Simon Calder: How attractions could spruce themselves up

Some of Lonely Planet's criticisms are trite generalisations: the dormitory towns of Surrey are no less inspiring that those in the commuter belts of Paris and Milan. But they should spur some action from the target of the barbs.

Over the past two weeks I have visited five towns and cities that could present themselves more appealingly to the world.

Aberaeron on Cardigan Bay is a Georgian gem whose early 19th-century elegance has been smothered by 20th-century accoutrements. Move the traffic to the outskirts, open up Alban Square and the world may yet beat a path to west Wales.

Birmingham has largely been rescued from the desecration wrought by 1960s planners, but the heart was ripped from the city and has yet to be restored.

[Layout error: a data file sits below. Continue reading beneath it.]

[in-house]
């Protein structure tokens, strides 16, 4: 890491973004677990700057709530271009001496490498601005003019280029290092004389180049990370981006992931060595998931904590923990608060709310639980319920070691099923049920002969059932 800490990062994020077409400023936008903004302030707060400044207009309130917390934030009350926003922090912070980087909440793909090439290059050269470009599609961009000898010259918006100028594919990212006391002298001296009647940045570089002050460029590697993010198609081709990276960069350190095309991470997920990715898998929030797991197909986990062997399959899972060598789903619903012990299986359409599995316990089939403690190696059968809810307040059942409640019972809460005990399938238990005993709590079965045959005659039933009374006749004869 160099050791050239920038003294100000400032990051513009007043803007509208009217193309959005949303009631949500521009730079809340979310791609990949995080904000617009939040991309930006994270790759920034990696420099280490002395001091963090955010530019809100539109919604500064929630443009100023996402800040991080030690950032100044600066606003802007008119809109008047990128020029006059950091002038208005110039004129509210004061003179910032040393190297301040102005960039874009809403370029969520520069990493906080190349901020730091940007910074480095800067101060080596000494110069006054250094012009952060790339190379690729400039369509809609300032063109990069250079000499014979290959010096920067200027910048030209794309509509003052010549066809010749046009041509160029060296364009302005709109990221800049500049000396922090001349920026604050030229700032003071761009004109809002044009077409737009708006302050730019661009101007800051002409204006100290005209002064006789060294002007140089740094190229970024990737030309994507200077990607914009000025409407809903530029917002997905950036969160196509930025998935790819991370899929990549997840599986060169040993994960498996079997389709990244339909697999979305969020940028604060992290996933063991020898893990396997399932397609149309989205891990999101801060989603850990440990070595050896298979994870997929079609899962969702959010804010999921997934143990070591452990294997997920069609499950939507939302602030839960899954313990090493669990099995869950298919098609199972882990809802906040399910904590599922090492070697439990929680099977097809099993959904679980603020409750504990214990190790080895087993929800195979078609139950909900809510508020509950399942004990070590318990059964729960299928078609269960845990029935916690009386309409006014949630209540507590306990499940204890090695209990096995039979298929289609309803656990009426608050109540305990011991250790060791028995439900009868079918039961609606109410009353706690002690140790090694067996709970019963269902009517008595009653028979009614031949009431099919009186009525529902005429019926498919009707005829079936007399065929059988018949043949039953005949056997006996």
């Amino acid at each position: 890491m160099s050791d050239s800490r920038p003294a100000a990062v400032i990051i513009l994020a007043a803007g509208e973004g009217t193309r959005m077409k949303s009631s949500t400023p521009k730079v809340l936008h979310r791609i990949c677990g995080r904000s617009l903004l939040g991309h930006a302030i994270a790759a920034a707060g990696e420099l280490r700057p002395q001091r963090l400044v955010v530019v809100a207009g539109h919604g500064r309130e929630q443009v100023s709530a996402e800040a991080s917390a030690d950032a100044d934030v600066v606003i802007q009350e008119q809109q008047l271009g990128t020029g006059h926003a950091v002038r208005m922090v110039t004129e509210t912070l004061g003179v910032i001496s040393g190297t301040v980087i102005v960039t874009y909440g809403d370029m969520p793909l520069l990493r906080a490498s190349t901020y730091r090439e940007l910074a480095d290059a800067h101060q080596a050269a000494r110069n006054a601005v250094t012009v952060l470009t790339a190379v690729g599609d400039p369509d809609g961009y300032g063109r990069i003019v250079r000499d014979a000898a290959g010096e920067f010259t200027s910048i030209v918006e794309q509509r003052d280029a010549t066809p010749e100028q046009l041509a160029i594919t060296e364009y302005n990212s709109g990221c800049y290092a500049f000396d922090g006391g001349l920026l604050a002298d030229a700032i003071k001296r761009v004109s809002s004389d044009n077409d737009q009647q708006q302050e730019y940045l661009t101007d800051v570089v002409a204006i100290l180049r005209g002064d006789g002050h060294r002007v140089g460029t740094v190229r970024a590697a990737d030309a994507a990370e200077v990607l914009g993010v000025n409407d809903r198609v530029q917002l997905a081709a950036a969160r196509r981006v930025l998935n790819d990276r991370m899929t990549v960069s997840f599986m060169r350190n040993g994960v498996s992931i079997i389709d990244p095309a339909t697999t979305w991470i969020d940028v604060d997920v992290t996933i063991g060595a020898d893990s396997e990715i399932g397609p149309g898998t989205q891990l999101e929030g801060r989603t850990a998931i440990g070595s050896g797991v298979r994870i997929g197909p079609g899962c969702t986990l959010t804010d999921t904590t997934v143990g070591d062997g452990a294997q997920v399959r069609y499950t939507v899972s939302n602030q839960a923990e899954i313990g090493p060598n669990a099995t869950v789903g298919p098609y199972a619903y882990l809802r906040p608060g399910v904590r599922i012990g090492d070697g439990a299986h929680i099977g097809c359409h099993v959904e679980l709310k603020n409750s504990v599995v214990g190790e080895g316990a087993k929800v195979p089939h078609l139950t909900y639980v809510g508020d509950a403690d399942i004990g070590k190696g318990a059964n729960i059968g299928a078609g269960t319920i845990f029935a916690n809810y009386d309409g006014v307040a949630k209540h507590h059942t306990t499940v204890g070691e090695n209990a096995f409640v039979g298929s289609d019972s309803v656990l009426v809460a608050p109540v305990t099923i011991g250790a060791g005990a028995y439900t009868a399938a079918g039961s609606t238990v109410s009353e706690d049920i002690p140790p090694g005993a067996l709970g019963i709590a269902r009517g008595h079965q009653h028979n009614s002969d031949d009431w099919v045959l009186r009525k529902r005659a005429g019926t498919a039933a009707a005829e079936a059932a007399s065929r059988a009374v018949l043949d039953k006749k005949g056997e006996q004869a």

Fort William is at the end of Britain's finest railway, the West Highland Line from Glasgow. With Ben Nevis at its doorstep and the Great Glen beyond, it now styles itself as Scotland's adventure capital. The claim would be more credible if the walk from the station through the town were not unremittingly dreary.

Oxford Street, London, is currently a constricted muddle, due to the Crossrail project, but even when finally finished, I fear the capital's premier shopping street will emerge still tawdry and uninspiring. But clear the traffic and the illegal traders, and it will live up to its value on the Monopoly board.

Southampton took more than its share of bombing in the Second World War – now the city still feels like a place defeated, with only warehouses such as Toys R Us rising from the ashes. The waterfront needs to be embraced more convincingly, and the road network humanised.